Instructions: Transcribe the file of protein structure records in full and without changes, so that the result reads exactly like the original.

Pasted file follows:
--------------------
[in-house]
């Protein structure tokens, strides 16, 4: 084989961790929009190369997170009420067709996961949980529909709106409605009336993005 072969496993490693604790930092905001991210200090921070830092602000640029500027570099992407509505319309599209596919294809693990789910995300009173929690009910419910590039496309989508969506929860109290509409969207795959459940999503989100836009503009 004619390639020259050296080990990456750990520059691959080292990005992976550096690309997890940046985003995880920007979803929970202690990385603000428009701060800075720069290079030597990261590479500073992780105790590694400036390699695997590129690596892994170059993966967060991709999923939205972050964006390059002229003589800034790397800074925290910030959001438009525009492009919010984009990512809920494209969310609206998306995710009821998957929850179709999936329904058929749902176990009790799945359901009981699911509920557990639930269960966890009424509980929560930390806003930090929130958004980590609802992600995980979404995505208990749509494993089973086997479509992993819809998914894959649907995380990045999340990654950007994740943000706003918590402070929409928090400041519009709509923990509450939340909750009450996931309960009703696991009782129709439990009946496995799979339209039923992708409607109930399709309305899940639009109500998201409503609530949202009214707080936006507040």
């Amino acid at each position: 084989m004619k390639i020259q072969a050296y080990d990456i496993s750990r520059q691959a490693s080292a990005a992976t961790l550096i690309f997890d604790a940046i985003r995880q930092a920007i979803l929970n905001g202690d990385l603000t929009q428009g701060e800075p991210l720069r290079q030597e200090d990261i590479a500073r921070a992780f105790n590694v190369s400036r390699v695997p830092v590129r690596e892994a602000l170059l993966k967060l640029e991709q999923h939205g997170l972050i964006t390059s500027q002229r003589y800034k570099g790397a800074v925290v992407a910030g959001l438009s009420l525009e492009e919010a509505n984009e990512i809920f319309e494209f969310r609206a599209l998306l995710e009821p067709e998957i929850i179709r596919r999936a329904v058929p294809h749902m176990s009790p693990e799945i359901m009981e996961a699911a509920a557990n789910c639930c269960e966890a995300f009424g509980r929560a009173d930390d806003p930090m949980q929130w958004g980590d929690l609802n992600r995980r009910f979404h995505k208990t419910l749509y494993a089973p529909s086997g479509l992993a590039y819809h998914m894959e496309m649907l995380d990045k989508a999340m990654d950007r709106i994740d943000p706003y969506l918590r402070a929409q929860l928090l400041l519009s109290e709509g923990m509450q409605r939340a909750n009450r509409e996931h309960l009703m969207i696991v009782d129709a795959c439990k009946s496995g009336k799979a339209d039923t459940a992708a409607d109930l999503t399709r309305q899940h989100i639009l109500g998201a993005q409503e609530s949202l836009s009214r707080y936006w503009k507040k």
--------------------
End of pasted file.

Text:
[in-house]
């Protein structure tokens, strides 16, 4: 084989961790929009190369997170009420067709996961949980529909709106409605009336993005 072969496993490693604790930092905001991210200090921070830092602000640029500027570099992407509505319309599209596919294809693990789910995300009173929690009910419910590039496309989508969506929860109290509409969207795959459940999503989100836009503009 004619390639020259050296080990990456750990520059691959080292990005992976550096690309997890940046985003995880920007979803929970202690990385603000428009701060800075720069290079030597990261590479500073992780105790590694400036390699695997590129690596892994170059993966967060991709999923939205972050964006390059002229003589800034790397800074925290910030959001438009525009492009919010984009990512809920494209969310609206998306995710009821998957929850179709999936329904058929749902176990009790799945359901009981699911509920557990639930269960966890009424509980929560930390806003930090929130958004980590609802992600995980979404995505208990749509494993089973086997479509992993819809998914894959649907995380990045999340990654950007994740943000706003918590402070929409928090400041519009709509923990509450939340909750009450996931309960009703696991009782129709439990009946496995799979339209039923992708409607109930399709309305899940639009109500998201409503609530949202009214707080936006507040």
């Amino acid at each position: 084989m004619k390639i020259q072969a050296y080990d990456i496993s750990r520059q691959a490693s080292a990005a992976t961790l550096i690309f997890d604790a940046i985003r995880q930092a920007i979803l929970n905001g202690d990385l603000t929009q428009g701060e800075p991210l720069r290079q030597e200090d990261i590479a500073r921070a992780f105790n590694v190369s400036r390699v695997p830092v590129r690596e892994a602000l170059l993966k967060l640029e991709q999923h939205g997170l972050i964006t390059s500027q002229r003589y800034k570099g790397a800074v925290v992407a910030g959001l438009s009420l525009e492009e919010a509505n984009e990512i809920f319309e494209f969310r609206a599209l998306l995710e009821p067709e998957i929850i179709r596919r999936a329904v058929p294809h749902m176990s009790p693990e799945i359901m009981e996961a699911a509920a557990n789910c639930c269960e966890a995300f009424g509980r929560a009173d930390d806003p930090m949980q929130w958004g980590d929690l609802n992600r995980r009910f979404h995505k208990t419910l749509y494993a089973p529909s086997g479509l992993a590039y819809h998914m894959e496309m649907l995380d990045k989508a999340m990654d950007r709106i994740d943000p706003y969506l918590r402070a929409q929860l928090l400041l519009s109290e709509g923990m509450q409605r939340a909750n009450r509409e996931h309960l009703m969207i696991v009782d129709a795959c439990k009946s496995g009336k799979a339209d039923t459940a992708a409607d109930l999503t399709r309305q899940h989100i639009l109500g998201a993005q409503e609530s949202l836009s009214r707080y936006w503009k507040k």